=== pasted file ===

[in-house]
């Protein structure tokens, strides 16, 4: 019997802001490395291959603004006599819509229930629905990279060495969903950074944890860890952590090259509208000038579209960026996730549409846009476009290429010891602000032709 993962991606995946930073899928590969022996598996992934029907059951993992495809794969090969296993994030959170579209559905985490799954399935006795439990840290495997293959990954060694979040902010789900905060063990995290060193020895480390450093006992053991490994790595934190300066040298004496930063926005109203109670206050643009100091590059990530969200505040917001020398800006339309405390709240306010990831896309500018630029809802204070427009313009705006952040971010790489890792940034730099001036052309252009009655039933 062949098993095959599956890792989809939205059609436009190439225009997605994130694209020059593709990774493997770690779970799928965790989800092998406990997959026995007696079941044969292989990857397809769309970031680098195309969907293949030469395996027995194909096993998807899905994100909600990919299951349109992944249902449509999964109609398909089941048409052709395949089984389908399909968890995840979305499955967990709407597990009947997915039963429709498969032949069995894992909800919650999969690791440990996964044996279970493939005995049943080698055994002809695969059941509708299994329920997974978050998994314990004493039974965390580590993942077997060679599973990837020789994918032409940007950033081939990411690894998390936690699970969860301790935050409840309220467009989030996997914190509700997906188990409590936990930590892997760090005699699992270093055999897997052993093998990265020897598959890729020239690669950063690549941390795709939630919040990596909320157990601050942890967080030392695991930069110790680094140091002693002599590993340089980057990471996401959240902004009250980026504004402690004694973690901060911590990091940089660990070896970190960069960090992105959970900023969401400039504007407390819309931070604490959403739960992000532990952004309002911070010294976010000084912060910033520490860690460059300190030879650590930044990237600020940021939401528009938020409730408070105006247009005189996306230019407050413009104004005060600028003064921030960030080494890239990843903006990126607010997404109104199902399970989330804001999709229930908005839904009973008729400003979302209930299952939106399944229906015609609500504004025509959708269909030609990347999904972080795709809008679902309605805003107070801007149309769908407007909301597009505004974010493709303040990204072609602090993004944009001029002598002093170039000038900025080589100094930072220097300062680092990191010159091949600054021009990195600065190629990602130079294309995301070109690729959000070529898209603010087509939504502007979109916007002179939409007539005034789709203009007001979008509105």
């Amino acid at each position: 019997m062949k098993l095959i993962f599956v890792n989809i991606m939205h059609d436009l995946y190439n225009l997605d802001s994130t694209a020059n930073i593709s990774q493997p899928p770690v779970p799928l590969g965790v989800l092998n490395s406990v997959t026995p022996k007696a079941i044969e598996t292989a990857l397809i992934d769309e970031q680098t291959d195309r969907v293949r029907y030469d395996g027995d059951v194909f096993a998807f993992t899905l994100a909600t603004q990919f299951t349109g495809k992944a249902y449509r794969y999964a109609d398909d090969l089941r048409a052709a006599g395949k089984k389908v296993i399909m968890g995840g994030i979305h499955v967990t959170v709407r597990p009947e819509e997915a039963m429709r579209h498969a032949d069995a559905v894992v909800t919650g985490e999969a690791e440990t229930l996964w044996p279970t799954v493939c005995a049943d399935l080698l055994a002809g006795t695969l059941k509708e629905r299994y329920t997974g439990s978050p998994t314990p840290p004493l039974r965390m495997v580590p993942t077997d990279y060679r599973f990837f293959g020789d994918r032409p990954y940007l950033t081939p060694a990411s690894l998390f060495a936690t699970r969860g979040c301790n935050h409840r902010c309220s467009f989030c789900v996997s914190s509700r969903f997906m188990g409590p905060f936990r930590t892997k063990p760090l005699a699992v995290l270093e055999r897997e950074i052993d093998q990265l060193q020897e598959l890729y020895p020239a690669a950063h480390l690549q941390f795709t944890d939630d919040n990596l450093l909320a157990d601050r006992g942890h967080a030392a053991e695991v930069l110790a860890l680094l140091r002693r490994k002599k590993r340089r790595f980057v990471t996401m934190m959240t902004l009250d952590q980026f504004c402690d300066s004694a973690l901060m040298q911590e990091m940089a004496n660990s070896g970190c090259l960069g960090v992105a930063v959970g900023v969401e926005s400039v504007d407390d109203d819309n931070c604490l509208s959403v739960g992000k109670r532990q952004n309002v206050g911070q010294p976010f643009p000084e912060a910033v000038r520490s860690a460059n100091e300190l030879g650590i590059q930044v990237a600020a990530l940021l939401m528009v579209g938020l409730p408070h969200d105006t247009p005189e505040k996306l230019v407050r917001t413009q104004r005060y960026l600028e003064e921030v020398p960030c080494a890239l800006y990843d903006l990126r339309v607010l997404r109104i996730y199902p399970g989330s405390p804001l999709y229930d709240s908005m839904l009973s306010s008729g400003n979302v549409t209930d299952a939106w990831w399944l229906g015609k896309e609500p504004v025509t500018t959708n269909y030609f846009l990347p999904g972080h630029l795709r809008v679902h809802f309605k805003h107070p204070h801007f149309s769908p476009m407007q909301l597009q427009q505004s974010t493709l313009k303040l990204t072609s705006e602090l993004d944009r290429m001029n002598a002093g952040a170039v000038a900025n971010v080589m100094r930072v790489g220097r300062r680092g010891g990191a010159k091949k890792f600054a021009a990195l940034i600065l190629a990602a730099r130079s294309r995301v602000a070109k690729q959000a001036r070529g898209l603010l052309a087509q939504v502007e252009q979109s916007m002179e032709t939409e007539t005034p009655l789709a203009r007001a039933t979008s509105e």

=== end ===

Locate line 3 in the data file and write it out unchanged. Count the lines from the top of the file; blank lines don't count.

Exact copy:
């Amino acid at each position: 019997m062949k098993l095959i993962f599956v890792n989809i991606m939205h059609d436009l995946y190439n225009l997605d802001s994130t694209a020059n930073i593709s990774q493997p899928p770690v779970p799928l590969g965790v989800l092998n490395s406990v997959t026995p022996k007696a079941i044969e598996t292989a990857l397809i992934d769309e970031q680098t291959d195309r969907v293949r029907y030469d395996g027995d059951v194909f096993a998807f993992t899905l994100a909600t603004q990919f299951t349109g495809k992944a249902y449509r794969y999964a109609d398909d090969l089941r048409a052709a006599g395949k089984k389908v296993i399909m968890g995840g994030i979305h499955v967990t959170v709407r597990p009947e819509e997915a039963m429709r579209h498969a032949d069995a559905v894992v909800t919650g985490e999969a690791e440990t229930l996964w044996p279970t799954v493939c005995a049943d399935l080698l055994a002809g006795t695969l059941k509708e629905r299994y329920t997974g439990s978050p998994t314990p840290p004493l039974r965390m495997v580590p993942t077997d990279y060679r599973f990837f293959g020789d994918r032409p990954y940007l950033t081939p060694a990411s690894l998390f060495a936690t699970r969860g979040c301790n935050h409840r902010c309220s467009f989030c789900v996997s914190s509700r969903f997906m188990g409590p905060f936990r930590t892997k063990p760090l005699a699992v995290l270093e055999r897997e950074i052993d093998q990265l060193q020897e598959l890729y020895p020239a690669a950063h480390l690549q941390f795709t944890d939630d919040n990596l450093l909320a157990d601050r006992g942890h967080a030392a053991e695991v930069l110790a860890l680094l140091r002693r490994k002599k590993r340089r790595f980057v990471t996401m934190m959240t902004l009250d952590q980026f504004c402690d300066s004694a973690l901060m040298q911590e990091m940089a004496n660990s070896g970190c090259l960069g960090v992105a930063v959970g900023v969401e926005s400039v504007d407390d109203d819309n931070c604490l509208s959403v739960g992000k109670r532990q952004n309002v206050g911070q010294p976010f643009p000084e912060a910033v000038r520490s860690a460059n100091e300190l030879g650590i590059q930044v990237a600020a990530l940021l939401m528009v579209g938020l409730p408070h969200d105006t247009p005189e505040k996306l230019v407050r917001t413009q104004r005060y960026l600028e003064e921030v020398p960030c080494a890239l800006y990843d903006l990126r339309v607010l997404r109104i996730y199902p399970g989330s405390p804001l999709y229930d709240s908005m839904l009973s306010s008729g400003n979302v549409t209930d299952a939106w990831w399944l229906g015609k896309e609500p504004v025509t500018t959708n269909y030609f846009l990347p999904g972080h630029l795709r809008v679902h809802f309605k805003h107070p204070h801007f149309s769908p476009m407007q909301l597009q427009q505004s974010t493709l313009k303040l990204t072609s705006e602090l993004d944009r290429m001029n002598a002093g952040a170039v000038a900025n971010v080589m100094r930072v790489g220097r300062r680092g010891g990191a010159k091949k890792f600054a021009a990195l940034i600065l190629a990602a730099r130079s294309r995301v602000a070109k690729q959000a001036r070529g898209l603010l052309a087509q939504v502007e252009q979109s916007m002179e032709t939409e007539t005034p009655l789709a203009r007001a039933t979008s509105e």